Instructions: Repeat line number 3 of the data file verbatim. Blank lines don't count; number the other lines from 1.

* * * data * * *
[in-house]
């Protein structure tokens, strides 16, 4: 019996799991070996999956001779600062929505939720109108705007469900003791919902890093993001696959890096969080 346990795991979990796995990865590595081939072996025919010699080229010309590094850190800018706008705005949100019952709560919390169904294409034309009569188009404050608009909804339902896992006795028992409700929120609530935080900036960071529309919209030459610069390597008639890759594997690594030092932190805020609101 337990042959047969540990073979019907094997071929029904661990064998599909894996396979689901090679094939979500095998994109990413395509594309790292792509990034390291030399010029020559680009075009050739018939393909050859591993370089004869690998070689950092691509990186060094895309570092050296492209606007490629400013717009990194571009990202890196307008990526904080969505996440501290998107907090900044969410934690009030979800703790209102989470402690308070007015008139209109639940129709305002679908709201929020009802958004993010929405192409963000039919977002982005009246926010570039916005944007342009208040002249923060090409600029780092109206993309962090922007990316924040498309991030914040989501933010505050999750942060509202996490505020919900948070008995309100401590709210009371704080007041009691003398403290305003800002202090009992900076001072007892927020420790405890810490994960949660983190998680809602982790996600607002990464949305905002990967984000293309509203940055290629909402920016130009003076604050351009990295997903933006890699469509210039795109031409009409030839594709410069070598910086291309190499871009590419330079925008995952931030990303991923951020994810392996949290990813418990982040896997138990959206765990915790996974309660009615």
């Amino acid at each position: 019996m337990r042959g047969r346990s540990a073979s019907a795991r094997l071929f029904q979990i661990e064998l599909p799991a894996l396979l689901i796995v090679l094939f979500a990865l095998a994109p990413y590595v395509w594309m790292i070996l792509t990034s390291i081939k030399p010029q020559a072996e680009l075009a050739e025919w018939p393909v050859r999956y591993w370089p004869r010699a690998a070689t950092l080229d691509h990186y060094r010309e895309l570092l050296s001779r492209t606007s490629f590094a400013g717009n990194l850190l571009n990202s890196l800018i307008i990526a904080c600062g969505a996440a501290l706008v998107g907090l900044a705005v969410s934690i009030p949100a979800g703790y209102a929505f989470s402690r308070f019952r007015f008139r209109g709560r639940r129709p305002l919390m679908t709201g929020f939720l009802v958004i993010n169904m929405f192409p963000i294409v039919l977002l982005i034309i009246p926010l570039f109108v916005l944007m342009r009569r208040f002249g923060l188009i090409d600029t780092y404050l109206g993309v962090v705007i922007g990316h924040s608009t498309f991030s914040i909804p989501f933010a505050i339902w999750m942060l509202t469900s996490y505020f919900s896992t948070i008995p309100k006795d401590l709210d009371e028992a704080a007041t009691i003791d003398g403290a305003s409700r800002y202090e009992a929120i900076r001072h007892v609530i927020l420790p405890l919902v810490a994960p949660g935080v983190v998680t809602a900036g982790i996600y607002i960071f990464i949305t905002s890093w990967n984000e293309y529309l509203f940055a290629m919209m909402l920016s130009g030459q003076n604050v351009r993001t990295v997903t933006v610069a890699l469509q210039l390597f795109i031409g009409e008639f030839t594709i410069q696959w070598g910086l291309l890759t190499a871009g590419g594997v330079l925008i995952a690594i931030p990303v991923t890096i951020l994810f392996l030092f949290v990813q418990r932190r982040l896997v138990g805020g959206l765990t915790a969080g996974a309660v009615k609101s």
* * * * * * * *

């Amino acid at each position: 019996m337990r042959g047969r346990s540990a073979s019907a795991r094997l071929f029904q979990i661990e064998l599909p799991a894996l396979l689901i796995v090679l094939f979500a990865l095998a994109p990413y590595v395509w594309m790292i070996l792509t990034s390291i081939k030399p010029q020559a072996e680009l075009a050739e025919w018939p393909v050859r999956y591993w370089p004869r010699a690998a070689t950092l080229d691509h990186y060094r010309e895309l570092l050296s001779r492209t606007s490629f590094a400013g717009n990194l850190l571009n990202s890196l800018i307008i990526a904080c600062g969505a996440a501290l706008v998107g907090l900044a705005v969410s934690i009030p949100a979800g703790y209102a929505f989470s402690r308070f019952r007015f008139r209109g709560r639940r129709p305002l919390m679908t709201g929020f939720l009802v958004i993010n169904m929405f192409p963000i294409v039919l977002l982005i034309i009246p926010l570039f109108v916005l944007m342009r009569r208040f002249g923060l188009i090409d600029t780092y404050l109206g993309v962090v705007i922007g990316h924040s608009t498309f991030s914040i909804p989501f933010a505050i339902w999750m942060l509202t469900s996490y505020f919900s896992t948070i008995p309100k006795d401590l709210d009371e028992a704080a007041t009691i003791d003398g403290a305003s409700r800002y202090e009992a929120i900076r001072h007892v609530i927020l420790p405890l919902v810490a994960p949660g935080v983190v998680t809602a900036g982790i996600y607002i960071f990464i949305t905002s890093w990967n984000e293309y529309l509203f940055a290629m919209m909402l920016s130009g030459q003076n604050v351009r993001t990295v997903t933006v610069a890699l469509q210039l390597f795109i031409g009409e008639f030839t594709i410069q696959w070598g910086l291309l890759t190499a871009g590419g594997v330079l925008i995952a690594i931030p990303v991923t890096i951020l994810f392996l030092f949290v990813q418990r932190r982040l896997v138990g805020g959206l765990t915790a969080g996974a309660v009615k609101s």